T. James Tumulty

Thomas James Tumulty ( born March 2, 1913 in Jersey City, New Jersey, † 23 November 1981 ) was an American politician. Between 1955 and 1957 he represented the State of New Jersey in the U.S. House of Representatives.

Career

James Tumulty first attended Xavier High School and then the Holy Cross University. Subsequently, he studied until 1935 at Fordham University in New York City until 1938 and at Seton Hall University in South Orange. After studying law at the John Marshall Law School in Jersey City and his 1940 was admitted as a lawyer in Jersey City, he began to work in this profession. In the years 1940 and 1941, he taught himself at Seton Hall University.

During the Second World War Tumulty was in the years 1943 and 1944, a soldier in the United States Army. Then he began a political career as a member of the Democratic Party. From 1944 to 1952 he was a member of the New Jersey General Assembly. There he was in 1951 democratic faction leader in the year. In the meantime, he taught in the years 1949-1950 at a high school in Jersey City. From 1943 to 1954 Tumulty also belonged to the legal advisers of the city. In the years 1952 and 1953 he was secretary of the mayor of Jersey City. In July 1952 he was a delegate to the Democratic National Convention in Chicago in part, was first nominated to the Adlai Stevenson as a presidential candidate.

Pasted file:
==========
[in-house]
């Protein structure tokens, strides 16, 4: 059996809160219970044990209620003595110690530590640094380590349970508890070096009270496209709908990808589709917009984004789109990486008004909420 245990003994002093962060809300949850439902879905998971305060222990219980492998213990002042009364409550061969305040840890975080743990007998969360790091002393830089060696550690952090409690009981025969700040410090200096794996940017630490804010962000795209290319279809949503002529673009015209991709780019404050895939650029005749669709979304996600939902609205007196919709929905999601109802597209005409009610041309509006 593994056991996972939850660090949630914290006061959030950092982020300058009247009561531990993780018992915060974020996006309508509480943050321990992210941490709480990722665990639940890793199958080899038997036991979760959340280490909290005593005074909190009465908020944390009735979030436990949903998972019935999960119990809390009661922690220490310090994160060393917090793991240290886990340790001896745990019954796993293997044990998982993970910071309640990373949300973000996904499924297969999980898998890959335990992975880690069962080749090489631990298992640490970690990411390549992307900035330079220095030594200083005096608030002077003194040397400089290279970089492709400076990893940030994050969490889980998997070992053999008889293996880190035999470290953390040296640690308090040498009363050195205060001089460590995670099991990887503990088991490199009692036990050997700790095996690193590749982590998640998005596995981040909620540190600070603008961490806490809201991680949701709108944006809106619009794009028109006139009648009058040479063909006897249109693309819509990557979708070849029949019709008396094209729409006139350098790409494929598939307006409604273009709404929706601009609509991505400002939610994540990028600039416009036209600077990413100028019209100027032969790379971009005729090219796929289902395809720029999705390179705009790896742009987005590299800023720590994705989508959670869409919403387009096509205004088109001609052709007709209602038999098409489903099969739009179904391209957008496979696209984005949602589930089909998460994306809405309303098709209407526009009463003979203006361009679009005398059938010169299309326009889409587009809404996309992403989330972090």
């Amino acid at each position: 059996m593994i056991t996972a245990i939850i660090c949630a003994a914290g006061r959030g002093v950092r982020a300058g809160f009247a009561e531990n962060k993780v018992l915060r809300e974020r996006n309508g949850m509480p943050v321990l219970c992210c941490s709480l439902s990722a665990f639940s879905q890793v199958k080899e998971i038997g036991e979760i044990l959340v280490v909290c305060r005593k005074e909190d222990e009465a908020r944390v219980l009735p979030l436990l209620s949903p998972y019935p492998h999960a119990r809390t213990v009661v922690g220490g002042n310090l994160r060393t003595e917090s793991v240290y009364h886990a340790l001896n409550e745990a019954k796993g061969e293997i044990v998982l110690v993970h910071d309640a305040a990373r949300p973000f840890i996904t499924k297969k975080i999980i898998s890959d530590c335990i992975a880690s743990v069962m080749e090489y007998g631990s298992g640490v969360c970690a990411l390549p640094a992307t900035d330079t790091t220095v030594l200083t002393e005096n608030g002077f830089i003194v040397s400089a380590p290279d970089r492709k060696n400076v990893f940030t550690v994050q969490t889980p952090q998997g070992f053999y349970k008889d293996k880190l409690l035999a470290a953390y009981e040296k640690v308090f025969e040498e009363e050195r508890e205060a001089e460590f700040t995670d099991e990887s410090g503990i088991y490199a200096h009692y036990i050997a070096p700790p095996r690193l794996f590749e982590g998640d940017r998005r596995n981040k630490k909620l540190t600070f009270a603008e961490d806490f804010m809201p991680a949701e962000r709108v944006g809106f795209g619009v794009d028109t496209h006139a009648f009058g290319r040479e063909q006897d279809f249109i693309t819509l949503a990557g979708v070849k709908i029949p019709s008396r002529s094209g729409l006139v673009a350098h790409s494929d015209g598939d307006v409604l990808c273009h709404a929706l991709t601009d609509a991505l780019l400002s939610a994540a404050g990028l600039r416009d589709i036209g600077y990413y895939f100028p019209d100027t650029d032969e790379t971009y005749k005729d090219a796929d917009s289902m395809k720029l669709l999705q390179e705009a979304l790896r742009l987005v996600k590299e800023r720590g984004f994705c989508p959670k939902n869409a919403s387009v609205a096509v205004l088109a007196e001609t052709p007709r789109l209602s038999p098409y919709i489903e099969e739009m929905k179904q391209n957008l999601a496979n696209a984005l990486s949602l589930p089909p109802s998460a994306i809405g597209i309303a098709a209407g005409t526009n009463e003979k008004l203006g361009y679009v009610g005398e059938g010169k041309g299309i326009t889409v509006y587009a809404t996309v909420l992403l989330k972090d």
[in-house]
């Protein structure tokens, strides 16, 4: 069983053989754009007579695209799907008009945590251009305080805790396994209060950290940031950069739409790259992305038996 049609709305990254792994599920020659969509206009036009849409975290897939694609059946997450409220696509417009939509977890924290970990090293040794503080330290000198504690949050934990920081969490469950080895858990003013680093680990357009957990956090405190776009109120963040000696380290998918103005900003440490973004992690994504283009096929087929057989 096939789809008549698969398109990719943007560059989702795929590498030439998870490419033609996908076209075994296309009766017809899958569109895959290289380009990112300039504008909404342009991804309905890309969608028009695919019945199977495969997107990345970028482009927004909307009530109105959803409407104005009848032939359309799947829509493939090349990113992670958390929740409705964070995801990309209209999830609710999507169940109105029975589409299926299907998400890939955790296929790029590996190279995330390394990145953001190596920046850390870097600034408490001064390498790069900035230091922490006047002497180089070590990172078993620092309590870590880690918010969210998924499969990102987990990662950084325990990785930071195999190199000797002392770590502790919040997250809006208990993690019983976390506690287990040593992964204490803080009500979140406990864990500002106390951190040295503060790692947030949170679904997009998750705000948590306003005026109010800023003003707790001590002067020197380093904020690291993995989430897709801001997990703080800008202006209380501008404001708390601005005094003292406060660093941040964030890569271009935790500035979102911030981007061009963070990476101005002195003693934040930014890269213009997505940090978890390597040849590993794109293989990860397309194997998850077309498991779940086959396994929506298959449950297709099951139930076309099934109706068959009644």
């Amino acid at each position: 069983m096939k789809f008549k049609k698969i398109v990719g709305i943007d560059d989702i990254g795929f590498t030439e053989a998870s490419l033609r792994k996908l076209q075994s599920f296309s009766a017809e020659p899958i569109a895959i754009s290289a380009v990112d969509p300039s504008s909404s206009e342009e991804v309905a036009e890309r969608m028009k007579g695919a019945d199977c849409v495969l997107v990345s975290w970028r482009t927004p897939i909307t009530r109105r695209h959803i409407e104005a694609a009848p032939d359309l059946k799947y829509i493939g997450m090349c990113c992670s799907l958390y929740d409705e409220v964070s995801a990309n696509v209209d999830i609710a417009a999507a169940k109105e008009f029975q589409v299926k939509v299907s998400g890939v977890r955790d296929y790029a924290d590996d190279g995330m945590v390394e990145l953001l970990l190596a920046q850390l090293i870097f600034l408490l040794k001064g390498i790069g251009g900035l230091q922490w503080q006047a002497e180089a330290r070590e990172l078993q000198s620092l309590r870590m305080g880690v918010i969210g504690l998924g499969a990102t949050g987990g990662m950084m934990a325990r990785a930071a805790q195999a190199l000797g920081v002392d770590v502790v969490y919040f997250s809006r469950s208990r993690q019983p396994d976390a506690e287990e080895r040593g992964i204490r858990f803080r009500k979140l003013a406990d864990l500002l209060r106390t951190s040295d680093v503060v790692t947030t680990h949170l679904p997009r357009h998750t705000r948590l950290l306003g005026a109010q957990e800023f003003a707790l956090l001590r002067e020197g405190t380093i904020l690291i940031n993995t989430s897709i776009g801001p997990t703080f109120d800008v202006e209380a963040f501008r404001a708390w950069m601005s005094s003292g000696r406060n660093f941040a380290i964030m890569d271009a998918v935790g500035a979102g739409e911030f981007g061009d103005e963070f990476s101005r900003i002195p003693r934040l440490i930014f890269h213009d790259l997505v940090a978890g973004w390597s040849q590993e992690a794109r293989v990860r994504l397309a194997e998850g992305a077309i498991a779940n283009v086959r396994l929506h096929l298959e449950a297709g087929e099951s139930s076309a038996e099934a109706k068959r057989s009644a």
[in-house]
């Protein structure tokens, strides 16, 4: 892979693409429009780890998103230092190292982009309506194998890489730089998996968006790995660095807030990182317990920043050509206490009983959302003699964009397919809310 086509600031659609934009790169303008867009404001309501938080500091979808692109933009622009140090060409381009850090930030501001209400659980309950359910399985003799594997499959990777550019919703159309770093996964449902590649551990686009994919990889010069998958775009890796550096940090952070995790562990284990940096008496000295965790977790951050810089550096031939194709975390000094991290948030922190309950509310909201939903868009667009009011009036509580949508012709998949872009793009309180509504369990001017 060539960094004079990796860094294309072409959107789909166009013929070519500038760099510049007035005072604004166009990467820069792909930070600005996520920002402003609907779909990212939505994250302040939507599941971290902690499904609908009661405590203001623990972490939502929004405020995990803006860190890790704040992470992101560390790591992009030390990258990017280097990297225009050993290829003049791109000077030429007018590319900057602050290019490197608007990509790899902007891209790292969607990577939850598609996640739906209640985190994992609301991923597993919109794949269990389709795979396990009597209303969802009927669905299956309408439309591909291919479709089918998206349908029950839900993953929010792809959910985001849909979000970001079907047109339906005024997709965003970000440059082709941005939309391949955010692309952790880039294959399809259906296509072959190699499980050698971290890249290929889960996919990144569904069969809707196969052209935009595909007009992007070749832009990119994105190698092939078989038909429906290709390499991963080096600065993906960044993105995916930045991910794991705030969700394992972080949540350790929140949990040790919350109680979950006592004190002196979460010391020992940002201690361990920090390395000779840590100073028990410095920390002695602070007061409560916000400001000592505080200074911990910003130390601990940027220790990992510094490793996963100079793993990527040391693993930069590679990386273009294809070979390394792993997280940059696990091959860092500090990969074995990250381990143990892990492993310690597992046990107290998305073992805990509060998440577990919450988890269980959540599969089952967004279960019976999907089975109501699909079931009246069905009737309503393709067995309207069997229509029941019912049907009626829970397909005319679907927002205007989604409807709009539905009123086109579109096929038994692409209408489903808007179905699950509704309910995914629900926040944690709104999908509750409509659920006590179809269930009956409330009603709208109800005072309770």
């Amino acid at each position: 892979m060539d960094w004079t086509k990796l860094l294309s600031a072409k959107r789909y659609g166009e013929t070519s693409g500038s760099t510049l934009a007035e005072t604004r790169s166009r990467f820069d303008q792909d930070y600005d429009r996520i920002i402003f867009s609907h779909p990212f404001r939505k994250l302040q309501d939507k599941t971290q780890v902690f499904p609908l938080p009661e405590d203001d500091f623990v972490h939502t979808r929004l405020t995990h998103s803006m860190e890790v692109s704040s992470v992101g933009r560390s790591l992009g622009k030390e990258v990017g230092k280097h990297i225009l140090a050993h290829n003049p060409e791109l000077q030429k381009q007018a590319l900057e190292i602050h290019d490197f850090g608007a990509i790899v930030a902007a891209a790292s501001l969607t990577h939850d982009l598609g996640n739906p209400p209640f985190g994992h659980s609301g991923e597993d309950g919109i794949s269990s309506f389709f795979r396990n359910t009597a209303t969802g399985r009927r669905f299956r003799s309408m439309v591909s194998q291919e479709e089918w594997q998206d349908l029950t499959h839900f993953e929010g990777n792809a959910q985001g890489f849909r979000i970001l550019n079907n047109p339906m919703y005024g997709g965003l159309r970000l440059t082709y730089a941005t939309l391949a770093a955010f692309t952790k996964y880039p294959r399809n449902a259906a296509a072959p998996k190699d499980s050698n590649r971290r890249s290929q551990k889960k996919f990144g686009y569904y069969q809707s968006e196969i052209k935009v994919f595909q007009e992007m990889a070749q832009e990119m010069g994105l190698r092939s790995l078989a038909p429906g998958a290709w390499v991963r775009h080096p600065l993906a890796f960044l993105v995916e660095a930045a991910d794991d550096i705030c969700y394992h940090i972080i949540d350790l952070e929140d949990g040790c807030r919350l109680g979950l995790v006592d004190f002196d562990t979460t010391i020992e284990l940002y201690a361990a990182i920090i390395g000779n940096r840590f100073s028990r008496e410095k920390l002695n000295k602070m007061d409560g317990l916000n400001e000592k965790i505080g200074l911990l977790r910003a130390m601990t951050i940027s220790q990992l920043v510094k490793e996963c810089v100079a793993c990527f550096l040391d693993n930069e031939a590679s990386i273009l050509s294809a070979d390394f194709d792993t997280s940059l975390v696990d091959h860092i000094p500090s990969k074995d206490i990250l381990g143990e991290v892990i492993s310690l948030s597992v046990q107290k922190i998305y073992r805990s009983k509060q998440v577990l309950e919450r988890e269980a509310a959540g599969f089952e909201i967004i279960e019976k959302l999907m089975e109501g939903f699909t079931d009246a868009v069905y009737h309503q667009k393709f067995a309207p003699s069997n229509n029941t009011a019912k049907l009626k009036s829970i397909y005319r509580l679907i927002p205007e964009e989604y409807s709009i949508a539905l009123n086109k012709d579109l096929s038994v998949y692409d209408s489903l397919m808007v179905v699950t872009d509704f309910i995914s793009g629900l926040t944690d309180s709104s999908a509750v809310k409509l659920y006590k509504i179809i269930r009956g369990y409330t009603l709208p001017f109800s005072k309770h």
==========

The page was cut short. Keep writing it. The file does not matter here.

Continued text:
In the congressional elections of 1954, Tumulty was in the 14th electoral district of New Jersey in the U.S. House of Representatives in Washington DC chosen, where he became the successor of Edward J. Hart on January 3, 1955. Since he has not been confirmed in 1956, he was able to complete only one term in Congress until January 3, 1957. This was marked by the events of the civil rights movement and the Cold War.

After the end of his time in the U.S. House of Representatives Thomas Tumulty has worked as a consultant on urban renewal in New Jersey. In the years 1958 to 1960 he was deputy mayor of his hometown of Jersey City. He then practiced as a lawyer again. From 1967 to 1972 he was judge of the New Jersey Superior Court He died on November 23, 1981 in Jersey City.

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